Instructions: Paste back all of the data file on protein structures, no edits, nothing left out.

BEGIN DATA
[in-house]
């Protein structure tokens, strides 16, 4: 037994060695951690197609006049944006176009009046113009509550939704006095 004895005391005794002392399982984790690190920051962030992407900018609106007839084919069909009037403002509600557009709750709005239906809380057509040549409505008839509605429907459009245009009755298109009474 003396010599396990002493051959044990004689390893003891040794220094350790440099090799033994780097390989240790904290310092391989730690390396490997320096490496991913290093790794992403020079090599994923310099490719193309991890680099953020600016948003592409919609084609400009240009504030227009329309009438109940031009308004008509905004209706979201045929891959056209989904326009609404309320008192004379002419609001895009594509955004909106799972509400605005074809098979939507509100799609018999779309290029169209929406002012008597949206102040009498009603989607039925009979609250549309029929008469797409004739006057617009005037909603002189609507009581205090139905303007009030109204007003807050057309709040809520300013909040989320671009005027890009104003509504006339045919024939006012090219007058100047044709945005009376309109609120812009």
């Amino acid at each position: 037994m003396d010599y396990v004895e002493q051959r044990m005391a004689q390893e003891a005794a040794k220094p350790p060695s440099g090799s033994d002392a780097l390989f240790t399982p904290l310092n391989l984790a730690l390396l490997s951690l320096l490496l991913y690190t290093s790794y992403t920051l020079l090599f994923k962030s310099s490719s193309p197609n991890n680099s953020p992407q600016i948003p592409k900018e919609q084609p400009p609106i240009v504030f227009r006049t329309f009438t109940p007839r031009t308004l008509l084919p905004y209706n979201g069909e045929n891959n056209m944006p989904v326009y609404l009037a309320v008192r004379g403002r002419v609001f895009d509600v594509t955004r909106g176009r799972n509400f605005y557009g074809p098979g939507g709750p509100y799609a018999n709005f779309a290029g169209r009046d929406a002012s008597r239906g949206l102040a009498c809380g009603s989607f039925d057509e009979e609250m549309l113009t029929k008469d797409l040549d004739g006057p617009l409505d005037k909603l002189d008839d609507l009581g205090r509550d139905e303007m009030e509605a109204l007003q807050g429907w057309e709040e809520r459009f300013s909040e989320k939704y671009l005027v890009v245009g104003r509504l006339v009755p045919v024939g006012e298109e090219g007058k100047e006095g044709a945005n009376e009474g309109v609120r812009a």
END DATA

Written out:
[in-house]
């Protein structure tokens, strides 16, 4: 037994060695951690197609006049944006176009009046113009509550939704006095 004895005391005794002392399982984790690190920051962030992407900018609106007839084919069909009037403002509600557009709750709005239906809380057509040549409505008839509605429907459009245009009755298109009474 003396010599396990002493051959044990004689390893003891040794220094350790440099090799033994780097390989240790904290310092391989730690390396490997320096490496991913290093790794992403020079090599994923310099490719193309991890680099953020600016948003592409919609084609400009240009504030227009329309009438109940031009308004008509905004209706979201045929891959056209989904326009609404309320008192004379002419609001895009594509955004909106799972509400605005074809098979939507509100799609018999779309290029169209929406002012008597949206102040009498009603989607039925009979609250549309029929008469797409004739006057617009005037909603002189609507009581205090139905303007009030109204007003807050057309709040809520300013909040989320671009005027890009104003509504006339045919024939006012090219007058100047044709945005009376309109609120812009």
């Amino acid at each position: 037994m003396d010599y396990v004895e002493q051959r044990m005391a004689q390893e003891a005794a040794k220094p350790p060695s440099g090799s033994d002392a780097l390989f240790t399982p904290l310092n391989l984790a730690l390396l490997s951690l320096l490496l991913y690190t290093s790794y992403t920051l020079l090599f994923k962030s310099s490719s193309p197609n991890n680099s953020p992407q600016i948003p592409k900018e919609q084609p400009p609106i240009v504030f227009r006049t329309f009438t109940p007839r031009t308004l008509l084919p905004y209706n979201g069909e045929n891959n056209m944006p989904v326009y609404l009037a309320v008192r004379g403002r002419v609001f895009d509600v594509t955004r909106g176009r799972n509400f605005y557009g074809p098979g939507g709750p509100y799609a018999n709005f779309a290029g169209r009046d929406a002012s008597r239906g949206l102040a009498c809380g009603s989607f039925d057509e009979e609250m549309l113009t029929k008469d797409l040549d004739g006057p617009l409505d005037k909603l002189d008839d609507l009581g205090r509550d139905e303007m009030e509605a109204l007003q807050g429907w057309e709040e809520r459009f300013s909040e989320k939704y671009l005027v890009v245009g104003r509504l006339v009755p045919v024939g006012e298109e090219g007058k100047e006095g044709a945005n009376e009474g309109v609120r812009a």